Tadao also received a letter from a girl verifying his pictures were real. After he said ‘yes’, she told him that she found her father in one of them. Later she gave a print to him as a Christmas present, which he really liked and hung it in his bedroom.

When asked if looking at people sleeping is like being a voyeur, Tadao says “No, not really. My only goal was to document everything and not be sneaky, take pictures and keep them for my self. I was doing it for the viewers to raise some questions about our behaviour and society habits. Seeing that these photos raise so many discussions, prove that it was worth it.”

 

Comfort Zone by Tadao Cern | Yellowtrace

Comfort Zone by Tadao Cern | Yellowtrace

Comfort Zone by Tadao Cern | Yellowtrace

 

I don’t know about you, but I find these images brilliant on so many levels. Hilarious, yes, but also incredibly endearing. In today’s world obsessed with perfection, the-less-than-perfect photo that captures a real moment by far outlives a meticulously constructed insta-worthy pose.

On that note, I hope you all have a fantastic break, a very Merry Christmas and the Happiest of Holidays. This is our last regular post for the year. In the coming weeks, we will continue to bring you roundups of various topics and categories covered on Yellowtrace, and give you the chance to catch up on 2017 and all the awesomeness we’ve shared together.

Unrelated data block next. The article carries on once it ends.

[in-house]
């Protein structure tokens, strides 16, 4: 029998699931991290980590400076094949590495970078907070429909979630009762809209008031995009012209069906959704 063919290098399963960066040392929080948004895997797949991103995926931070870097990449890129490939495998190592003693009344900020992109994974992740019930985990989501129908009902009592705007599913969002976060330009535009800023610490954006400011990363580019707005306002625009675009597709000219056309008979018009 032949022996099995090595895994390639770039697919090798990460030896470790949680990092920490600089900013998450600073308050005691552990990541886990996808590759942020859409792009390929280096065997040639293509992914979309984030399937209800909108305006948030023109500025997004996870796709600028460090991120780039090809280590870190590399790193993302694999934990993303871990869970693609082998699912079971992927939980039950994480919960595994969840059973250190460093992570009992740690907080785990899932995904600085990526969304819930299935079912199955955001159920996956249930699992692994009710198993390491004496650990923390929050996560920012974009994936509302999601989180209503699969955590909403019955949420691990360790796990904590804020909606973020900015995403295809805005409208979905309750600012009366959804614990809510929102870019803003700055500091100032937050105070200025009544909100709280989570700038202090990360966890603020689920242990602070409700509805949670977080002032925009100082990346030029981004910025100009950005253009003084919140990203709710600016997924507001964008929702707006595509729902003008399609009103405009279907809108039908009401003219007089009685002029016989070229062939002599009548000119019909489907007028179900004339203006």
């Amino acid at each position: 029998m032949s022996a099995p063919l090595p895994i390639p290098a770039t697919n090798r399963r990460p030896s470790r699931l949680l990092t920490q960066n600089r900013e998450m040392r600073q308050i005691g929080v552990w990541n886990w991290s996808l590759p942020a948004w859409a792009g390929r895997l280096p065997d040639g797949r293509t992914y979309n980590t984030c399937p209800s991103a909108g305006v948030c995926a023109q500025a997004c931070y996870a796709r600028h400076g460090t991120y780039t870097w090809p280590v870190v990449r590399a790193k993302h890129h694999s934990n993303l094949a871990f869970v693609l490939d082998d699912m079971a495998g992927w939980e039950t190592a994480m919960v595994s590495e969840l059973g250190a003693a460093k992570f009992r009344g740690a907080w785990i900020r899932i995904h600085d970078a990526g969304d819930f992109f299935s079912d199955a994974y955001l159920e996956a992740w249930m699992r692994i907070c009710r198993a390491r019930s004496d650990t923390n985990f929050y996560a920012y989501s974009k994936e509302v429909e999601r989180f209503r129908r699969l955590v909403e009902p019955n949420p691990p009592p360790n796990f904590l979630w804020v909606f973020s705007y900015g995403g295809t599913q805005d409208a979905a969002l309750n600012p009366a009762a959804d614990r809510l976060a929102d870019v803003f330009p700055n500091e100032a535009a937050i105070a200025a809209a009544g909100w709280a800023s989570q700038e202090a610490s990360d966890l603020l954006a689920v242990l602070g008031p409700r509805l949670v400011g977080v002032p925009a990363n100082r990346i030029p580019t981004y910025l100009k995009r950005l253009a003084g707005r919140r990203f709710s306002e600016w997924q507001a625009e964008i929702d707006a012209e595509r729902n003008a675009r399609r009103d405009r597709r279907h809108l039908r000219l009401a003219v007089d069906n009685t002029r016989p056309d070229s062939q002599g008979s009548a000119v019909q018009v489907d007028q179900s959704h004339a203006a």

Our annual roundups will run daily from Monday 18th December 2017 through to Friday 12th January 2018. Team Yellowtrace will be back on deck and resume our regular programme from Monday 15th January 2018. Boom!

Now off you go, have a great time, and hope you manage to shut out the rest of the world for a little bit during the break, while you give and receive the ultimate gift of love – time and undivided attention. And, while you’re at it, let it all hang out!

Love always,
Mama Yellowtrace xx

 

Related: Face-kinis by Peng & Chen.

 

 


[Images © Tadao Cern.]

 

About The Author

Dana Tomić Hughes
Founder & Editor
Google+

Dana is an award-winning interior designer living in Sydney, Australia. With an unhealthy passion for design, Dana commits to an abnormal amount of daily design research. Regular travel and attendance at premier design events, enables Dana to stay at the forefront of the design world globally. While she is super serious about design, Dana never takes herself - nor design - too seriously. Together with her life and business partner, Dana is Boss Lady at Studio Yellowtrace, specialising in Design Strategy, Creative Direction and Special Projects. The studio takes a highly conceptual and holistic approach to translating brands & ideas into places & experiences.